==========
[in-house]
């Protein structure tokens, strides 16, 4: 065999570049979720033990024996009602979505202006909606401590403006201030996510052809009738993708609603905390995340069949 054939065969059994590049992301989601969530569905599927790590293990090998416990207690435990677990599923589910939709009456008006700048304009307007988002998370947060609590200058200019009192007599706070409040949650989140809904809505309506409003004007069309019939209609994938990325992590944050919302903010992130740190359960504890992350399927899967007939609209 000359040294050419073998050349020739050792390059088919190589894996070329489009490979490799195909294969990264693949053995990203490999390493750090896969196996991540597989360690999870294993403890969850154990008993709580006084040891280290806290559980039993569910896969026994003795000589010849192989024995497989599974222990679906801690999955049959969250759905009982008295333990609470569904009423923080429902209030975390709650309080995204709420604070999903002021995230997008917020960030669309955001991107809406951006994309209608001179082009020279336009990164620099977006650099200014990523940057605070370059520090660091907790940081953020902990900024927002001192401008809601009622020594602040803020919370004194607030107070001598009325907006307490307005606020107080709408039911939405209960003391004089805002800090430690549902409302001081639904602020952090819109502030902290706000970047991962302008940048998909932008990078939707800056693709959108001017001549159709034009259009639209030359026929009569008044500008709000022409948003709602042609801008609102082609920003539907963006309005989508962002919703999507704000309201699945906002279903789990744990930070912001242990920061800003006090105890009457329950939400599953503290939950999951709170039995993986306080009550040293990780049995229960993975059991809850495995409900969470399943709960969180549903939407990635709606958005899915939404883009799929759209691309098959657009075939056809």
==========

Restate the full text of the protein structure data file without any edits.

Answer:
[in-house]
């Protein structure tokens, strides 16, 4: 065999570049979720033990024996009602979505202006909606401590403006201030996510052809009738993708609603905390995340069949 054939065969059994590049992301989601969530569905599927790590293990090998416990207690435990677990599923589910939709009456008006700048304009307007988002998370947060609590200058200019009192007599706070409040949650989140809904809505309506409003004007069309019939209609994938990325992590944050919302903010992130740190359960504890992350399927899967007939609209 000359040294050419073998050349020739050792390059088919190589894996070329489009490979490799195909294969990264693949053995990203490999390493750090896969196996991540597989360690999870294993403890969850154990008993709580006084040891280290806290559980039993569910896969026994003795000589010849192989024995497989599974222990679906801690999955049959969250759905009982008295333990609470569904009423923080429902209030975390709650309080995204709420604070999903002021995230997008917020960030669309955001991107809406951006994309209608001179082009020279336009990164620099977006650099200014990523940057605070370059520090660091907790940081953020902990900024927002001192401008809601009622020594602040803020919370004194607030107070001598009325907006307490307005606020107080709408039911939405209960003391004089805002800090430690549902409302001081639904602020952090819109502030902290706000970047991962302008940048998909932008990078939707800056693709959108001017001549159709034009259009639209030359026929009569008044500008709000022409948003709602042609801008609102082609920003539907963006309005989508962002919703999507704000309201699945906002279903789990744990930070912001242990920061800003006090105890009457329950939400599953503290939950999951709170039995993986306080009550040293990780049995229960993975059991809850495995409900969470399943709960969180549903939407990635709606958005899915939404883009799929759209691309098959657009075939056809």